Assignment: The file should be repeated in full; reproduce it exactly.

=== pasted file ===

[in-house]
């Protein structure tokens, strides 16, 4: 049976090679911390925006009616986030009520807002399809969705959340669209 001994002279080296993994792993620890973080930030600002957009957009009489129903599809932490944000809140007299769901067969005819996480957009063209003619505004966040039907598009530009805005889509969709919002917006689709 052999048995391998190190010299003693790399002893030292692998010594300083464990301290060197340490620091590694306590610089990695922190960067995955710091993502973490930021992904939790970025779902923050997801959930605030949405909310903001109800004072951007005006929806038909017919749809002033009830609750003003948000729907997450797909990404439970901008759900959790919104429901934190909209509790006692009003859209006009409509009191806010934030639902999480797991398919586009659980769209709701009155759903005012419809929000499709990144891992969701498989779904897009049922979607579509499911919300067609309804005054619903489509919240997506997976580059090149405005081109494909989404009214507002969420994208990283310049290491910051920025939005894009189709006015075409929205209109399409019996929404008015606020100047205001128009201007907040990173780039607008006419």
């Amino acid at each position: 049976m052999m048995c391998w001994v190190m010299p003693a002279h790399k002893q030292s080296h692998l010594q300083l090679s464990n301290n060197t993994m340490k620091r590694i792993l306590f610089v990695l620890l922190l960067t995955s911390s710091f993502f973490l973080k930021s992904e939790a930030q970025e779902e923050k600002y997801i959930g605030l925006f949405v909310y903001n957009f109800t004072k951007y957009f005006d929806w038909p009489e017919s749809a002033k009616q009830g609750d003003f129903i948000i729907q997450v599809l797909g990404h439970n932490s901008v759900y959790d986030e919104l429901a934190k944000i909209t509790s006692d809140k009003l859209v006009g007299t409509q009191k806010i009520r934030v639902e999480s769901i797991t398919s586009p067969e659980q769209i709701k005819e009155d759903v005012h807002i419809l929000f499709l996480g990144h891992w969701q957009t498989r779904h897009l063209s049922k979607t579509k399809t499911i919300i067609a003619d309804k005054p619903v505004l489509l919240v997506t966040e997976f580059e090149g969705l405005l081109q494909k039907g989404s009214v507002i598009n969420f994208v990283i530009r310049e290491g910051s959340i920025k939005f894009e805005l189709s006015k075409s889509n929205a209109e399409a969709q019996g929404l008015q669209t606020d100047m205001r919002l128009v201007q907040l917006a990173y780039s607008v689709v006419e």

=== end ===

[in-house]
């Protein structure tokens, strides 16, 4: 049976090679911390925006009616986030009520807002399809969705959340669209 001994002279080296993994792993620890973080930030600002957009957009009489129903599809932490944000809140007299769901067969005819996480957009063209003619505004966040039907598009530009805005889509969709919002917006689709 052999048995391998190190010299003693790399002893030292692998010594300083464990301290060197340490620091590694306590610089990695922190960067995955710091993502973490930021992904939790970025779902923050997801959930605030949405909310903001109800004072951007005006929806038909017919749809002033009830609750003003948000729907997450797909990404439970901008759900959790919104429901934190909209509790006692009003859209006009409509009191806010934030639902999480797991398919586009659980769209709701009155759903005012419809929000499709990144891992969701498989779904897009049922979607579509499911919300067609309804005054619903489509919240997506997976580059090149405005081109494909989404009214507002969420994208990283310049290491910051920025939005894009189709006015075409929205209109399409019996929404008015606020100047205001128009201007907040990173780039607008006419």
């Amino acid at each position: 049976m052999m048995c391998w001994v190190m010299p003693a002279h790399k002893q030292s080296h692998l010594q300083l090679s464990n301290n060197t993994m340490k620091r590694i792993l306590f610089v990695l620890l922190l960067t995955s911390s710091f993502f973490l973080k930021s992904e939790a930030q970025e779902e923050k600002y997801i959930g605030l925006f949405v909310y903001n957009f109800t004072k951007y957009f005006d929806w038909p009489e017919s749809a002033k009616q009830g609750d003003f129903i948000i729907q997450v599809l797909g990404h439970n932490s901008v759900y959790d986030e919104l429901a934190k944000i909209t509790s006692d809140k009003l859209v006009g007299t409509q009191k806010i009520r934030v639902e999480s769901i797991t398919s586009p067969e659980q769209i709701k005819e009155d759903v005012h807002i419809l929000f499709l996480g990144h891992w969701q957009t498989r779904h897009l063209s049922k979607t579509k399809t499911i919300i067609a003619d309804k005054p619903v505004l489509l919240v997506t966040e997976f580059e090149g969705l405005l081109q494909k039907g989404s009214v507002i598009n969420f994208v990283i530009r310049e290491g910051s959340i920025k939005f894009e805005l189709s006015k075409s889509n929205a209109e399409a969709q019996g929404l008015q669209t606020d100047m205001r919002l128009v201007q907040l917006a990173y780039s607008v689709v006419e």